The “Plot Wizard” (Figure 4) produces various plots including the types:

  • Thermal analysis: The CGCC (T-H) Temperature versus Enthalpy
  • Thermal analysis: The CGCC (S-H) Stage versus Enthalpy
  • Exergy loss profiles: Stage versus Exergy loss or Temperature versus Exergy loss
  • Hydraulics analysis: Thermodynamic Ideal Minimum Flow, Hydraulic Maximum Flow, Actual Flow

Figure 3: Tabular profile for hydraulic analysis.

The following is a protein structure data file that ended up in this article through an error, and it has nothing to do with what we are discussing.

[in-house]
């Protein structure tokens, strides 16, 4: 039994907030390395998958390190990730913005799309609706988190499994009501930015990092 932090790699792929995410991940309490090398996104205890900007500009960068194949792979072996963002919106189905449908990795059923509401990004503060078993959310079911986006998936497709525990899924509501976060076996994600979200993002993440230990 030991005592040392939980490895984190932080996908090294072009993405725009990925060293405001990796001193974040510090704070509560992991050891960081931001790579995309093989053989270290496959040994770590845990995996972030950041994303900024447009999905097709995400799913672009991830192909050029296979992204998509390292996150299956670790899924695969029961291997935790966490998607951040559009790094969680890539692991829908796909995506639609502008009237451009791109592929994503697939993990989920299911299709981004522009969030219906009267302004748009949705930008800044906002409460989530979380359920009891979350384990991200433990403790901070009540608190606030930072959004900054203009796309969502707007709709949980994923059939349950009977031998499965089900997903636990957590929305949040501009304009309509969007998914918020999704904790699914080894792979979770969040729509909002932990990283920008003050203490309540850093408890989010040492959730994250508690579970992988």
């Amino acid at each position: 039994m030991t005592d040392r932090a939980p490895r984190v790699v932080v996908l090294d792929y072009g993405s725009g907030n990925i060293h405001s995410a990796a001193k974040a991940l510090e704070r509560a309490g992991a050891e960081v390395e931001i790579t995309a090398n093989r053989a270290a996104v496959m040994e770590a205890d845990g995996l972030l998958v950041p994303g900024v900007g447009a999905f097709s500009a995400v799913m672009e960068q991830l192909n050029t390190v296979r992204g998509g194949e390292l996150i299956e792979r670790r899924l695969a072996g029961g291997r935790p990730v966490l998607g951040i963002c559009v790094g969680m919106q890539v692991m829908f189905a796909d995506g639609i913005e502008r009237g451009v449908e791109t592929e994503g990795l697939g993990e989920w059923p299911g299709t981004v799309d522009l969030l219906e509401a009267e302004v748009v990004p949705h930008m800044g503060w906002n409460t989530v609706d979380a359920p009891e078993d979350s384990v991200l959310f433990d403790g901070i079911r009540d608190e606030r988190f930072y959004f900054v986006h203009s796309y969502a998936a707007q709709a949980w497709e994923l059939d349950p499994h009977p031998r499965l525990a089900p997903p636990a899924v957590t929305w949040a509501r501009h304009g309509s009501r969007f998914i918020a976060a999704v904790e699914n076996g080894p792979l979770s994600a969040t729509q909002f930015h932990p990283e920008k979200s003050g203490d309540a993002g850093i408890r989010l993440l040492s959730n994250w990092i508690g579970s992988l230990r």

Figure 4: Plot Wizard displays several plots as a part of “Analysis” and “Column Targeting Tool”.

2.5. Heat-Integrated Distillation Column (HIDiC)

As distillation is one of the most energy-intensive units in chemical process industries, many efforts have been focused on the development of distillation systems and distillation equipment in order to improve its energy efficiency. Many complex distillation configurations have been studied and proposed to improve the energy efficiency. For example, the dividing-wall distillation column or the Petlyuk column is a complex distillation scheme which has been successfully commercialized after several decades of research.